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2004 Feb 17 22:37

The following is an archive of a post made to our 'vox-tech mailing list' by one of its subscribers.

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Re: [vox-tech] FSTAB Questions
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Re: [vox-tech] FSTAB Questions




On Tue, 17 Feb 2004, ME wrote:

> One of the amazing things with software is that it can grow beyond the
> confines and limitations that people try to impose on it. Luckily, since
> we use Linux, we do not need to "limit" ourselves to only use software as
> it was expected.

Hmmm. Your use of the word limit in quotes comes dangerously close to
being condescending, but I'll assume that's not how it was meant.

Anyway, I was asking a question, not making a statement.  I asked 'What
is?'.  I didn't make the statement 'There is no such thing...'

>
> Consider a laptop that is used at installfests to act as a server of files
> for installs, a gateway/masquerading unit, and a shell server for
> multi-user access.

I don't see why any of the above machines require dual-boot with Windows.

>
> Also, consider hybrid systems with wine being used remotely.

Depending on how your run Wine, yes, but not neccesary.

>
> Just because a person cannot see a use for something does not mean that a
> use does not exist for it. You want more examples? Read on...
>

I didn't suggest that a use didn't exist.  I just suggested the solutions
being offered got off the track of answering the original question, which
sounded to me like it was coming from a desktop user.  But I would never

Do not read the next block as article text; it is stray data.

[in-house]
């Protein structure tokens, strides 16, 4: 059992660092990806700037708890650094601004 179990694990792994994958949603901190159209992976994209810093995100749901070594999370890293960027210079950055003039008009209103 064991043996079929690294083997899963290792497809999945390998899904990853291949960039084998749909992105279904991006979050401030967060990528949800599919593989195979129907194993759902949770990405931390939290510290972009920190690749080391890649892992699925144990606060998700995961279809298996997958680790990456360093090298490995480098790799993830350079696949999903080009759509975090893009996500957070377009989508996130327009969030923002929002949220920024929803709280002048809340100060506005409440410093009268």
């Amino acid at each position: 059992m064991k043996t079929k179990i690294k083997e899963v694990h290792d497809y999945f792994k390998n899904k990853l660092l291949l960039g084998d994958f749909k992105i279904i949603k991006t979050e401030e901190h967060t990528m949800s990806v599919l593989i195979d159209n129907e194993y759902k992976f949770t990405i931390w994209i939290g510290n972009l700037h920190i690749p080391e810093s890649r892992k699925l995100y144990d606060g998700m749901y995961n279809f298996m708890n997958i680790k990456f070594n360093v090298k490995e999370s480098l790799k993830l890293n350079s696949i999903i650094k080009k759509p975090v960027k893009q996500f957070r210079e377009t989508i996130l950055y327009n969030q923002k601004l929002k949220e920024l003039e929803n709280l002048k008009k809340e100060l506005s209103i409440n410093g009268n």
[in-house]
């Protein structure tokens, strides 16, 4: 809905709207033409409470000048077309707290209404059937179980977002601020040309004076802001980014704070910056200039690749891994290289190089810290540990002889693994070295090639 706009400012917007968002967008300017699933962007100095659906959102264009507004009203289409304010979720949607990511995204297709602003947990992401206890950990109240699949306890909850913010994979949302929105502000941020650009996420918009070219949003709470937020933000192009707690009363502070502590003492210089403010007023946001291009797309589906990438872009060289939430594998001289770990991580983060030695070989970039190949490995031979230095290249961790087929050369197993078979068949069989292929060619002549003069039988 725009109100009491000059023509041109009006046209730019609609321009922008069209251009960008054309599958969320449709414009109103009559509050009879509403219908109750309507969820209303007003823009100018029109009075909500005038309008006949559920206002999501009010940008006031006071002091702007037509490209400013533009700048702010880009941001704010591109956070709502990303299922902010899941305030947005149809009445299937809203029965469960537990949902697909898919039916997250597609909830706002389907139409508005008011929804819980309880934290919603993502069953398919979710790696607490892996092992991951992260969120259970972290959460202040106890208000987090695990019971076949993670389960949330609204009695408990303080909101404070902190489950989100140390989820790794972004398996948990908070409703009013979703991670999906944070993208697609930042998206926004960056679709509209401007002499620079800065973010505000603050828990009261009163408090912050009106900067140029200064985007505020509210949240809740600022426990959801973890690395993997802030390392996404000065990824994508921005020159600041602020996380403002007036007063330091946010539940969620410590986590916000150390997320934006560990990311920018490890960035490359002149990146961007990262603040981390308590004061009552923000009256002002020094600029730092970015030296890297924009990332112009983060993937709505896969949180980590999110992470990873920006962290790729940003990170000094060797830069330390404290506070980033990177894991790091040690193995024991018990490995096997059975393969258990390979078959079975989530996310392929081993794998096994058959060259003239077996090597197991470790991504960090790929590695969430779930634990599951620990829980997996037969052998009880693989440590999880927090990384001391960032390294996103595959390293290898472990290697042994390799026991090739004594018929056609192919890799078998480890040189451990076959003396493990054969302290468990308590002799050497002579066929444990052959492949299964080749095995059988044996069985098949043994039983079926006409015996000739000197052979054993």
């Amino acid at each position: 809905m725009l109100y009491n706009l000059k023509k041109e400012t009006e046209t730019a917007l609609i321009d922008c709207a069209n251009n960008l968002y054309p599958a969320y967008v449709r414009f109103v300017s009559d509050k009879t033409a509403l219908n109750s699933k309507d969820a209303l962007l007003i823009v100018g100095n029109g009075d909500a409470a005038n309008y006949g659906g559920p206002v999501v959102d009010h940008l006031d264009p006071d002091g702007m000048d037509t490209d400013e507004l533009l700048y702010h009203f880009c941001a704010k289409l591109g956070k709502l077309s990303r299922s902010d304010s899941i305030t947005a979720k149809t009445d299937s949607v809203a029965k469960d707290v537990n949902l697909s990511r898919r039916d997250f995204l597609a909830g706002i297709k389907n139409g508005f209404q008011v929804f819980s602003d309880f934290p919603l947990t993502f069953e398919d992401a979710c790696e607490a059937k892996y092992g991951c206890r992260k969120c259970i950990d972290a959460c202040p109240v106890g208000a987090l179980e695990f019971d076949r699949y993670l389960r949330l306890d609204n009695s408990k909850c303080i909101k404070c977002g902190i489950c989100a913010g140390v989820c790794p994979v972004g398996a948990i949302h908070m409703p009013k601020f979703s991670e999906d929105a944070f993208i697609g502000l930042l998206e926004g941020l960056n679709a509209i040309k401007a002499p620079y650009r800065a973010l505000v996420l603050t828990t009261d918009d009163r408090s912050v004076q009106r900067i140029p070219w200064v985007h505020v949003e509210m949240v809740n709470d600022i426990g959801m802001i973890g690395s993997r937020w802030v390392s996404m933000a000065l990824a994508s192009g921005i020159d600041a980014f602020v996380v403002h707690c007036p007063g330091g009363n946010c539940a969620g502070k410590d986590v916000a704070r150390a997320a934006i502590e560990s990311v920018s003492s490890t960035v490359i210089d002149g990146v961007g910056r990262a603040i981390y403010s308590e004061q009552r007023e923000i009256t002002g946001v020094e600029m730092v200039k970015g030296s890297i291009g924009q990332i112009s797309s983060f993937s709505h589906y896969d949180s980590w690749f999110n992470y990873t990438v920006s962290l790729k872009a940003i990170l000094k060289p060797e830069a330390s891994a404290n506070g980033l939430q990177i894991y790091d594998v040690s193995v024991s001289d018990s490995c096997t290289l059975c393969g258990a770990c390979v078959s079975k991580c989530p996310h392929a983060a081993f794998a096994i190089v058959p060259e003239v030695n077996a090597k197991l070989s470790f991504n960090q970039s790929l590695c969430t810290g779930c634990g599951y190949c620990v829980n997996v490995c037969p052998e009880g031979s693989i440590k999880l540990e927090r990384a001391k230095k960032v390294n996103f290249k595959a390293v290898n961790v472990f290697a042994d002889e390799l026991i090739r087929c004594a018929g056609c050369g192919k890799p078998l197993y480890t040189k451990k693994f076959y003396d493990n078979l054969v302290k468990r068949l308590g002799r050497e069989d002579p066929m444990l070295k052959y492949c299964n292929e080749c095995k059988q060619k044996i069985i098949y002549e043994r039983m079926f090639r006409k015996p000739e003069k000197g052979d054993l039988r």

suggest that a desktop can't scale into something more, or that security
shouldn't be considered because of some vague definition of how a computer
is used.

> Our uni Networking and CS labs are this way. 1 Windows install and 2
> different Linux installs. Yes, we do utilize the multi-user functions on
> these systems in our experiments.

Yeah, experiments, not real multi-user machines that also happen to
dual-boot.  Perhaps I'm muddling multi-user with REMOTE-user, but I would
suggest for unix boxes that's more often the case than not.

>
> Well, we have different machines that have specific purposes. Also, there
> are still some systems out there that require the admin to boot to windows
>
> Other cases for having a bootable windows systems:
> BIOS Upgrades for the system
> SCSI Card Firmware updates that only run from DOS or windows
> System hardware initialization for hardware that uses proprietary code to
> start the hardware working so that Linux can use it
> Being required by the  hardware vendor to run diagnostic software that
> only runs in windows before you can have parts replaced

All but the last of the examples above suggests dual-booting DOS, not
Windows, or even booting from a DOS floppy when possible.  I made myself a
DOS bootable CDROM which I find comes in handy every now and
then...

I don't know.  I just consider dual-booting something that you grow
out of as a desktop user and not really something appropriate for
production Linux boxes.  That's why I asked the question about the lab or
public access computer, which was a scenario I thought up where a dual-boot,
multi-user system made sense.

>
> (many more reasons if you think about it)

Or not so many, or perhaps you would have listed them to back up your
argument.


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